Diwali can be celebrated everywhere, but India hosts the most elaborate parties every year. The Festival of Lights features mouth-watering feasts, joyous community gatherings, and fireworks displays in most cities. Groups can watch as artists create impressive sand designs called rangoli and see people light thousands of oil lamps and candles, a symbolic prayer to Lakshmi, the goddess of prosperity.

Holi, India and Nepal



Another popular Hindu festival, Holi, is called the festival of love, uniting people from all over the world despite their differences. Since Holi also celebrates the transition from winter to spring, color plays a big role in the festivities. In fact, its more common name is the festival of color. Those visiting during the festival will often see children and adults sprinkling each other with colorful water or bright shades of gulal, colored powders used in Hindu rituals.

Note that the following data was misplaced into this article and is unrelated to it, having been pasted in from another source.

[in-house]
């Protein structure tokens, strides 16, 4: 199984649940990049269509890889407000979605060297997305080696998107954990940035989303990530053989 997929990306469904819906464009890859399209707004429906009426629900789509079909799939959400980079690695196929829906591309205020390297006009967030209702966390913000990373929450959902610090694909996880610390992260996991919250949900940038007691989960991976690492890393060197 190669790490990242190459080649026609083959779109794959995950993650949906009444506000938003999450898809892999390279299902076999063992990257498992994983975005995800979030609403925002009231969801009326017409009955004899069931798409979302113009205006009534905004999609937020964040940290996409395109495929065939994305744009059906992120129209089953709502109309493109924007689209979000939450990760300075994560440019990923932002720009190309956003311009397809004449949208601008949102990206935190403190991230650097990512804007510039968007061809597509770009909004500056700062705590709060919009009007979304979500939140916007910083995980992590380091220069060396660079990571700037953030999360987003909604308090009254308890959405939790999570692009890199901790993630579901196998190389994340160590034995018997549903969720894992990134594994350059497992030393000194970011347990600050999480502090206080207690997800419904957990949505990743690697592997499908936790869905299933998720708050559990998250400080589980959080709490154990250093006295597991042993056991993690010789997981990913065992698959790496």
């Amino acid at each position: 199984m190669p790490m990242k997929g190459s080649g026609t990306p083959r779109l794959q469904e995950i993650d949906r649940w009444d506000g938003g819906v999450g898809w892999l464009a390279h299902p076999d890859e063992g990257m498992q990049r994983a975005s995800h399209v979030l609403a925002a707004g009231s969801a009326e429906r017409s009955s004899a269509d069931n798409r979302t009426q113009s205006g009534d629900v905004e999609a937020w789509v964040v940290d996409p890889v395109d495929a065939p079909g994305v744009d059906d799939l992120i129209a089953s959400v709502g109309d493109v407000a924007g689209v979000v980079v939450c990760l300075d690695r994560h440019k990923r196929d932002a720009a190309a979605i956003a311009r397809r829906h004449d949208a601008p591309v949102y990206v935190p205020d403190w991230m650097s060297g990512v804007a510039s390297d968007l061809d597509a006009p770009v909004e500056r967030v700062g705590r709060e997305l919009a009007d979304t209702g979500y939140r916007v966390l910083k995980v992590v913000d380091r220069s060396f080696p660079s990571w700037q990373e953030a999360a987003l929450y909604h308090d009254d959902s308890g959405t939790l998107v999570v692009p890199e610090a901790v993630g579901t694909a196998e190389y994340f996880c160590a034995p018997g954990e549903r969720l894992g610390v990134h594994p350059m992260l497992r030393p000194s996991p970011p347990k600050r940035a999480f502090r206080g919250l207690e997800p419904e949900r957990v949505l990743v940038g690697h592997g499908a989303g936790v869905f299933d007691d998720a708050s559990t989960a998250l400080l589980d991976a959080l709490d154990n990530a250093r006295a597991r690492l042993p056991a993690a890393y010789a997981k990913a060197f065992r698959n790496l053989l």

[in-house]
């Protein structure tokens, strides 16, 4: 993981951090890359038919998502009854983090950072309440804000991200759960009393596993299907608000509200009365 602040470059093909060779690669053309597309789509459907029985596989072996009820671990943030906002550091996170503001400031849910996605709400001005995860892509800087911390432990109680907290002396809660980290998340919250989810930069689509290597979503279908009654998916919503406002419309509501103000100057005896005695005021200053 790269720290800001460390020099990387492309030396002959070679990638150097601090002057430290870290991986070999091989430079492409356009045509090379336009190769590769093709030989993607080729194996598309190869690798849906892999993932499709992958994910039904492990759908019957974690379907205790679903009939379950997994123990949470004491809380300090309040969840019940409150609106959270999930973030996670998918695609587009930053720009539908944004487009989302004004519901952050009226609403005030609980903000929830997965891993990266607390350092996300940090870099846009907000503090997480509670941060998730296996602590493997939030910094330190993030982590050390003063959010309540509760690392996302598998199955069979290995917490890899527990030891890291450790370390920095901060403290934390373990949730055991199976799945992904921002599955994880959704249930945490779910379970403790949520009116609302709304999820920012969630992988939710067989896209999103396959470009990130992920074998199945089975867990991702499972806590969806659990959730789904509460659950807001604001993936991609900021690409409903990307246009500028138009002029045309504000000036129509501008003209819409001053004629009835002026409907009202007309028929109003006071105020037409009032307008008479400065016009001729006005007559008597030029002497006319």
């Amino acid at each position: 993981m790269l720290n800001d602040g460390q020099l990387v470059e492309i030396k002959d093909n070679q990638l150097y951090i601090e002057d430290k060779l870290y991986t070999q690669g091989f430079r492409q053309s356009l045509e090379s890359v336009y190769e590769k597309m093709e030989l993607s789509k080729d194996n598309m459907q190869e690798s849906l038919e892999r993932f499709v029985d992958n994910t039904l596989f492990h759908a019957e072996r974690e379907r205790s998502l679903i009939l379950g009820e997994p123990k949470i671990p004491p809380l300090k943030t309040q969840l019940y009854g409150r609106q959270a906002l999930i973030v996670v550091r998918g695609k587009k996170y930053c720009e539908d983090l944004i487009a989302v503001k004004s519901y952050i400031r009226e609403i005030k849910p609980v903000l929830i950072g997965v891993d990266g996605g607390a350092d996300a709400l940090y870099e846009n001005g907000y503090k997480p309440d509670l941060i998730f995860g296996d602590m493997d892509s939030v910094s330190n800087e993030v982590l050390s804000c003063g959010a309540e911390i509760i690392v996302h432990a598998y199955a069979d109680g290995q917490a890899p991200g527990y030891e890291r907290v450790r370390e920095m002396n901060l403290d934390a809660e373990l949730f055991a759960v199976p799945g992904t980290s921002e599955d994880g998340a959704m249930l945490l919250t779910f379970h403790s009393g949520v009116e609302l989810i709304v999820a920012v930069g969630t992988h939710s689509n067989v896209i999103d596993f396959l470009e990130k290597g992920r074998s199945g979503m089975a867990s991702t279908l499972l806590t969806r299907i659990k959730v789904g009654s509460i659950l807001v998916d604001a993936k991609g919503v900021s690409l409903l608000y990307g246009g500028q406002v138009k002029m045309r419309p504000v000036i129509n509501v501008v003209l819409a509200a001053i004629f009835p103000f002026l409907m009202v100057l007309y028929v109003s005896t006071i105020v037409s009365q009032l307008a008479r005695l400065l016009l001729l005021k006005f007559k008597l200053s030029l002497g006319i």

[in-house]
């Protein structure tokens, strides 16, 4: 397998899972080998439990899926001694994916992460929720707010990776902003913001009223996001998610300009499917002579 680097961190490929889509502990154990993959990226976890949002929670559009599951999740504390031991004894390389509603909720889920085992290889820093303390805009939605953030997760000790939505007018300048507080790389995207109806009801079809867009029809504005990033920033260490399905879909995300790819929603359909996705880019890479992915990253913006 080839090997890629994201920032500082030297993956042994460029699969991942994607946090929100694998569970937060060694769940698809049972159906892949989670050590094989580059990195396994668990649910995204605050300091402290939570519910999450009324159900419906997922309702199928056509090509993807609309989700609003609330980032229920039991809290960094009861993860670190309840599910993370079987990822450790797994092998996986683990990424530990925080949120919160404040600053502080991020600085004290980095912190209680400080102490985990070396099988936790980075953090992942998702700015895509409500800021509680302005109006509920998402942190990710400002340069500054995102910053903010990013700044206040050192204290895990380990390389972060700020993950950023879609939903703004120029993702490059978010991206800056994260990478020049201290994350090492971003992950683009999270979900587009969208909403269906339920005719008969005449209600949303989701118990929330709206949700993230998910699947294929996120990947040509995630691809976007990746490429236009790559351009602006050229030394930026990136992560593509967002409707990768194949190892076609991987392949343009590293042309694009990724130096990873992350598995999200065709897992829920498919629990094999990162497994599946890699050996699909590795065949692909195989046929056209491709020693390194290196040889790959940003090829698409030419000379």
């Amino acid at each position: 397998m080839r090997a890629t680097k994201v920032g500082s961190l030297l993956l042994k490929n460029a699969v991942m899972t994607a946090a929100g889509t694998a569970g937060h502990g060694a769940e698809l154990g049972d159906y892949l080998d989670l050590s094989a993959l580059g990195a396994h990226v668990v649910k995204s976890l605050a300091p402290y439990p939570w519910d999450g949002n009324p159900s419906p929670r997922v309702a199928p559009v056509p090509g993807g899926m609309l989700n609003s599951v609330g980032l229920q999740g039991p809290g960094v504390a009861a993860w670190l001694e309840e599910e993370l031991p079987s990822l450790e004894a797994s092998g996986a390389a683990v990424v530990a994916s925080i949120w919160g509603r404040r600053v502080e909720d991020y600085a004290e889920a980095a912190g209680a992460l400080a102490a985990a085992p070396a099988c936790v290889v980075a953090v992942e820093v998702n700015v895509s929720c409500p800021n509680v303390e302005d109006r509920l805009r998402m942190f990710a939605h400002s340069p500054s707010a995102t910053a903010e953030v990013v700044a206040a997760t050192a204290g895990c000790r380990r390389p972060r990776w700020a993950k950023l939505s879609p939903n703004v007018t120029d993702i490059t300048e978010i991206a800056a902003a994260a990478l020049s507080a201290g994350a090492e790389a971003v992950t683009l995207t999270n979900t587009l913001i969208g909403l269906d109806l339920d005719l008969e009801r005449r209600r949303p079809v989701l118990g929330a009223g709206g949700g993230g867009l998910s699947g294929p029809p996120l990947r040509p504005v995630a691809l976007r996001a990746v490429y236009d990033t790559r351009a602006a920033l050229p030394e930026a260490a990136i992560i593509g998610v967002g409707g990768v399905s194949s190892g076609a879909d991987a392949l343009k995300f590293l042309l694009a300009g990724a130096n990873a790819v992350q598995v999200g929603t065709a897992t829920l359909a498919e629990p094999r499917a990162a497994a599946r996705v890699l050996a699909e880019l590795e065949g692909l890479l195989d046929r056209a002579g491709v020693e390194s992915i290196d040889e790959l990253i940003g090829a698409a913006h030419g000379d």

Be prepared to dance the night away during Holi Celebrations. Both India and Nepal host Bollywood-style dance parties where crowds of people throw buckets of powder, filling the air—and covering bodies from head to toe—in a rainbow of color.

Obon Festival, Japan

Obon is a Buddhist celebration known as the Festival of Souls. Usually held in July or August, Obon is believed to be the time when ancestors’ souls return to visit their living relatives. The three-day festival consists of many different traditions. Families hang paper lanterns at the graves of their families to guide the spirits home, lay offerings of food and gifts at the gravesites, and perform the Bon Odori dance. At the end of the festival, families use the lanterns to lead the spirits back to the grave.

Rio Carnival, Brazil


Rio Carnival

Carnival is one of the biggest events in the Christian religion and is celebrated all over the world. One of the biggest parties, however, can be found in Rio de Janeiro, Brazil. The festival takes place in February or March and attracts millions of visitors looking to commemorate the five days leading up to Lent, including the most popular, Mardi Gras.

Groups attending Rio Carnival should be prepared for unmatched energy and entertainment every day of the festival. The electrifying Sambadrome Parades showcase Rio’s top samba schools, dressed in sequined costumes and feathered headdresses. Intricately designed floats march down the road blasting samba music, invigorating the crowd and the parade participants.